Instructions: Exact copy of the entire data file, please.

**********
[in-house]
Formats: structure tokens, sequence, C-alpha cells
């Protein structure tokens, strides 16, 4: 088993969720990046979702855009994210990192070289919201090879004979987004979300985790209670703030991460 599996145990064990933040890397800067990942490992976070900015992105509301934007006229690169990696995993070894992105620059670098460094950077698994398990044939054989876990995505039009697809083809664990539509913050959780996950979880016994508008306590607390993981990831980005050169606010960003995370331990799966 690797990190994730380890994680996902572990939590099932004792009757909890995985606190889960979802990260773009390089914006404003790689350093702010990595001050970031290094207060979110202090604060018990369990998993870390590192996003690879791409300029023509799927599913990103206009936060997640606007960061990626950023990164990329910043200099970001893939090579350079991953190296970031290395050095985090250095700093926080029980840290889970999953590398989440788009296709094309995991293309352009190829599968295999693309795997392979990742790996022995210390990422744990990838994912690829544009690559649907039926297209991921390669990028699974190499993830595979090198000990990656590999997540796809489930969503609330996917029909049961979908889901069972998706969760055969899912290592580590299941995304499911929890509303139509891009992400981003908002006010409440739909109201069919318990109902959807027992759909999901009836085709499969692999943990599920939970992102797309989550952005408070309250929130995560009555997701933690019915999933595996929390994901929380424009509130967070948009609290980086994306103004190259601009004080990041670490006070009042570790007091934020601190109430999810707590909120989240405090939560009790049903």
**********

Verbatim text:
[in-house]
Formats: structure tokens, sequence, C-alpha cells
């Protein structure tokens, strides 16, 4: 088993969720990046979702855009994210990192070289919201090879004979987004979300985790209670703030991460 599996145990064990933040890397800067990942490992976070900015992105509301934007006229690169990696995993070894992105620059670098460094950077698994398990044939054989876990995505039009697809083809664990539509913050959780996950979880016994508008306590607390993981990831980005050169606010960003995370331990799966 690797990190994730380890994680996902572990939590099932004792009757909890995985606190889960979802990260773009390089914006404003790689350093702010990595001050970031290094207060979110202090604060018990369990998993870390590192996003690879791409300029023509799927599913990103206009936060997640606007960061990626950023990164990329910043200099970001893939090579350079991953190296970031290395050095985090250095700093926080029980840290889970999953590398989440788009296709094309995991293309352009190829599968295999693309795997392979990742790996022995210390990422744990990838994912690829544009690559649907039926297209991921390669990028699974190499993830595979090198000990990656590999997540796809489930969503609330996917029909049961979908889901069972998706969760055969899912290592580590299941995304499911929890509303139509891009992400981003908002006010409440739909109201069919318990109902959807027992759909999901009836085709499969692999943990599920939970992102797309989550952005408070309250929130995560009555997701933690019915999933595996929390994901929380424009509130967070948009609290980086994306103004190259601009004080990041670490006070009042570790007091934020601190109430999810707590909120989240405090939560009790049903």